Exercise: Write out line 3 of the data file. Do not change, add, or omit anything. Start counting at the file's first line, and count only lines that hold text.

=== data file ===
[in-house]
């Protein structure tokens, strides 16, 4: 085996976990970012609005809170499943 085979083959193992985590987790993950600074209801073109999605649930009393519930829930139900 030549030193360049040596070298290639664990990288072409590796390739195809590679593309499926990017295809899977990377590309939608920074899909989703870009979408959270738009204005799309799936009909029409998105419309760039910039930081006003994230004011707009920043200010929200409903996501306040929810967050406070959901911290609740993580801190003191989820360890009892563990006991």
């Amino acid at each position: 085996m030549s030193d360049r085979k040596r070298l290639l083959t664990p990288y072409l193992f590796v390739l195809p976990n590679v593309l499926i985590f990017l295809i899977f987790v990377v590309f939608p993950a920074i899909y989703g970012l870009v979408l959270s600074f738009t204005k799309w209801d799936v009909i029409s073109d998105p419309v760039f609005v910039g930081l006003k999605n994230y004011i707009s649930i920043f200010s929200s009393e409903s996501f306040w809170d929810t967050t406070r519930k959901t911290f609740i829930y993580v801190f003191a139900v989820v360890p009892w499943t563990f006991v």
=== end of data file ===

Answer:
């Amino acid at each position: 085996m030549s030193d360049r085979k040596r070298l290639l083959t664990p990288y072409l193992f590796v390739l195809p976990n590679v593309l499926i985590f990017l295809i899977f987790v990377v590309f939608p993950a920074i899909y989703g970012l870009v979408l959270s600074f738009t204005k799309w209801d799936v009909i029409s073109d998105p419309v760039f609005v910039g930081l006003k999605n994230y004011i707009s649930i920043f200010s929200s009393e409903s996501f306040w809170d929810t967050t406070r519930k959901t911290f609740i829930y993580v801190f003191a139900v989820v360890p009892w499943t563990f006991v």